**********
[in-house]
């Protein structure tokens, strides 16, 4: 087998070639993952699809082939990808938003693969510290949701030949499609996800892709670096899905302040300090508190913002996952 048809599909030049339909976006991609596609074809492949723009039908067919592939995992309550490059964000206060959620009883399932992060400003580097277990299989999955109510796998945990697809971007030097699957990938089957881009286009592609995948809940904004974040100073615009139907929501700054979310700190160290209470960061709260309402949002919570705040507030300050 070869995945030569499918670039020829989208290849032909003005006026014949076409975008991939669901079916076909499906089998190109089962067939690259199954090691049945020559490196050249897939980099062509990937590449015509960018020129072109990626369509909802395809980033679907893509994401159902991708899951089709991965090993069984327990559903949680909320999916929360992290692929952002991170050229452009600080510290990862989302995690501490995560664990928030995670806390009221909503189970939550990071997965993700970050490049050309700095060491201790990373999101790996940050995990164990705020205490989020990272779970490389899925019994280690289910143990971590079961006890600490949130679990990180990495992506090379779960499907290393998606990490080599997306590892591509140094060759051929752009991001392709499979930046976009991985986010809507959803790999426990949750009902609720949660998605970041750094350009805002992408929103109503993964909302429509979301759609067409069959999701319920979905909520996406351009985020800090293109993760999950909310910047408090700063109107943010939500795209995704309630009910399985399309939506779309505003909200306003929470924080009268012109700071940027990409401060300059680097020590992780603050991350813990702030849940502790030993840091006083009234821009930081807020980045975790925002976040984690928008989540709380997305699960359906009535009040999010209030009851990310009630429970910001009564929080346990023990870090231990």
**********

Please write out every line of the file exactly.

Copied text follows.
[in-house]
């Protein structure tokens, strides 16, 4: 087998070639993952699809082939990808938003693969510290949701030949499609996800892709670096899905302040300090508190913002996952 048809599909030049339909976006991609596609074809492949723009039908067919592939995992309550490059964000206060959620009883399932992060400003580097277990299989999955109510796998945990697809971007030097699957990938089957881009286009592609995948809940904004974040100073615009139907929501700054979310700190160290209470960061709260309402949002919570705040507030300050 070869995945030569499918670039020829989208290849032909003005006026014949076409975008991939669901079916076909499906089998190109089962067939690259199954090691049945020559490196050249897939980099062509990937590449015509960018020129072109990626369509909802395809980033679907893509994401159902991708899951089709991965090993069984327990559903949680909320999916929360992290692929952002991170050229452009600080510290990862989302995690501490995560664990928030995670806390009221909503189970939550990071997965993700970050490049050309700095060491201790990373999101790996940050995990164990705020205490989020990272779970490389899925019994280690289910143990971590079961006890600490949130679990990180990495992506090379779960499907290393998606990490080599997306590892591509140094060759051929752009991001392709499979930046976009991985986010809507959803790999426990949750009902609720949660998605970041750094350009805002992408929103109503993964909302429509979301759609067409069959999701319920979905909520996406351009985020800090293109993760999950909310910047408090700063109107943010939500795209995704309630009910399985399309939506779309505003909200306003929470924080009268012109700071940027990409401060300059680097020590992780603050991350813990702030849940502790030993840091006083009234821009930081807020980045975790925002976040984690928008989540709380997305699960359906009535009040999010209030009851990310009630429970910001009564929080346990023990870090231990």